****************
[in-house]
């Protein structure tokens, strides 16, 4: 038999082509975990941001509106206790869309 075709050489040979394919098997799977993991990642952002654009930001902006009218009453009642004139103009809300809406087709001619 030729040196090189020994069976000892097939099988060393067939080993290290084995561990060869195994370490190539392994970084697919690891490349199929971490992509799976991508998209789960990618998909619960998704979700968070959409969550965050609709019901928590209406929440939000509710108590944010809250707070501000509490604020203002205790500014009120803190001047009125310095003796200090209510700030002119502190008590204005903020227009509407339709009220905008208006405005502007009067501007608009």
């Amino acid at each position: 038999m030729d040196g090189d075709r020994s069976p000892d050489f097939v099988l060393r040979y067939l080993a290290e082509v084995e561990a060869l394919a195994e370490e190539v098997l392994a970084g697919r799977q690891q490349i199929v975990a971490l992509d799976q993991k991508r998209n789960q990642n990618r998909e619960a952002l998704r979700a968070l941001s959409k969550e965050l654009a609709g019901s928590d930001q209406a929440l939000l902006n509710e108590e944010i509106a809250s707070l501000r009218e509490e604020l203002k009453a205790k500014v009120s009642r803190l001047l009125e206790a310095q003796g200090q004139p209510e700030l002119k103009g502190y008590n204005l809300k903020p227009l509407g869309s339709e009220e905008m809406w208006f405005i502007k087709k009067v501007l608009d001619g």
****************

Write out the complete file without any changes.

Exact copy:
[in-house]
């Protein structure tokens, strides 16, 4: 038999082509975990941001509106206790869309 075709050489040979394919098997799977993991990642952002654009930001902006009218009453009642004139103009809300809406087709001619 030729040196090189020994069976000892097939099988060393067939080993290290084995561990060869195994370490190539392994970084697919690891490349199929971490992509799976991508998209789960990618998909619960998704979700968070959409969550965050609709019901928590209406929440939000509710108590944010809250707070501000509490604020203002205790500014009120803190001047009125310095003796200090209510700030002119502190008590204005903020227009509407339709009220905008208006405005502007009067501007608009």
């Amino acid at each position: 038999m030729d040196g090189d075709r020994s069976p000892d050489f097939v099988l060393r040979y067939l080993a290290e082509v084995e561990a060869l394919a195994e370490e190539v098997l392994a970084g697919r799977q690891q490349i199929v975990a971490l992509d799976q993991k991508r998209n789960q990642n990618r998909e619960a952002l998704r979700a968070l941001s959409k969550e965050l654009a609709g019901s928590d930001q209406a929440l939000l902006n509710e108590e944010i509106a809250s707070l501000r009218e509490e604020l203002k009453a205790k500014v009120s009642r803190l001047l009125e206790a310095q003796g200090q004139p209510e700030l002119k103009g502190y008590n204005l809300k903020p227009l509407g869309s339709e009220e905008m809406w208006f405005i502007k087709k009067v501007l608009d001619g």